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A great haul along the Ti Haul trail today!

Hello Vt Birders,

5:30 this morning, before our assigned duties and appointments for the day, three Madbirders (Pat Folsom & Scott Sainsbury & I) walked most of the Ti Haul trail to see who  might show up.   It was cool and cloudy, with a slight breeze, but the birds were steady and the final tally gratifying!  

Canada Goose 
Wood Duck 
Mallard 
Common Merganser 
Great Blue Heron 
Turkey Vulture 
Killdeer 
Spotted Sandpiper 
Solitary Sandpiper 
Wilson's Snipe 
American Woodcock 
Ring-billed Gull 
Mourning Dove 
Belted Kingfisher 
Downy Woodpecker 
Hairy Woodpecker 
Northern Flicker 
Willow Flycatcher 
Least Flycatcher 
Great Crested Flycatcher 
Eastern Kingbird 
Blue-headed Vireo
Blue Jay 
American Crow 
Common Raven 
Tree Swallow 
Black-capped Chickadee 
Tufted Titmouse 
White-breasted Nuthatch 
Brown Creeper 
House Wren 
Ruby-crowned Kinglet 
Veery 
Wood Thrush 
American Robin 
Gray Catbird 
Ovenbird 
Northern Waterthrush 
Black-and-white Warbler 
Nashville Warbler 
Common Yellowthroat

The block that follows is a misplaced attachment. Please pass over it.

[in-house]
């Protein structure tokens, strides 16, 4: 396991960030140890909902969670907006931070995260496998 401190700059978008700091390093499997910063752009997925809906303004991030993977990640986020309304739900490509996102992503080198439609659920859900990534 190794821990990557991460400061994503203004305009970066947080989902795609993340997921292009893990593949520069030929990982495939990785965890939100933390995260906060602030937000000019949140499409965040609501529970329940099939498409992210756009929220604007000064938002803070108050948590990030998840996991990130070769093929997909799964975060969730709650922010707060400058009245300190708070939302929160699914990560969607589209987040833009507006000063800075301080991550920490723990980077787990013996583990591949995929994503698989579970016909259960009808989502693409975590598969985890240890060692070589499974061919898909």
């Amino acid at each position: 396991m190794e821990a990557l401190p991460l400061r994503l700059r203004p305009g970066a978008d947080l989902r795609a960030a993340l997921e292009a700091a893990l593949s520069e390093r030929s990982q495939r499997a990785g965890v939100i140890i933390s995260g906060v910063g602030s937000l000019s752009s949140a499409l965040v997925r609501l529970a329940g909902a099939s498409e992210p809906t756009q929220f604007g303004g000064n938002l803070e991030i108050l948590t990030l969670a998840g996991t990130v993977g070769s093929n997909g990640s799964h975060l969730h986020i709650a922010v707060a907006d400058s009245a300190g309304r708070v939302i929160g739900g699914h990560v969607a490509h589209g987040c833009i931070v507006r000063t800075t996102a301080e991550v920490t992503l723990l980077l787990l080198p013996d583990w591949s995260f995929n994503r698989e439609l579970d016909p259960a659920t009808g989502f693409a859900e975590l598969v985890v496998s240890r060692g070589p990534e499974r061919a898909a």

American Redstart 
Northern Parula 
Magnolia Warbler 
Blackburnian Warbler 
Yellow Warbler 
Chestnut-sided Warbler 
Black-throated Blue Warbler 
Pine Warbler 
Yellow-rumped Warbler 
Black-throated Green Warbler 
Wilson's Warbler 
Chipping Sparrow 
Song Sparrow 
Swamp Sparrow 
White-throated Sparrow 
White-crowned Sparrow 
Northern Cardinal 
Bobolink 
Red-winged Blackbird 
Baltimore Oriole 
American Goldfinch 
House Sparrow 


Nearly 3 hours, 63 species (and 16 warblers later), we chose to move on after a quick snack at Harrington’s.  And it appeared we weren’t the only ones getting something to eat on the fly.  As I stepped out of the car, I heard the dramatic call from a Merlin passing overhead.  He perched in a large willow tree situated between the covered bridge and mill (Shelburne Museum) and continued to announce his arrival.  Meanwhile, my friends came out of Harrington’s to see what was delaying me and by then the scope revealed more to the story.  A female flew in beside her mate, which had a Catbird clutched in his talon and pinned to the tree limb.  He fed her a few morsels before she took over and little tufts of gray feathers, nearly invisible, aimlessly floated through the air and were gone in the wind.  I couldn’t help but feel a little compassion for that Catbird, traveling all this way just to be eaten!

Ali 
Huntington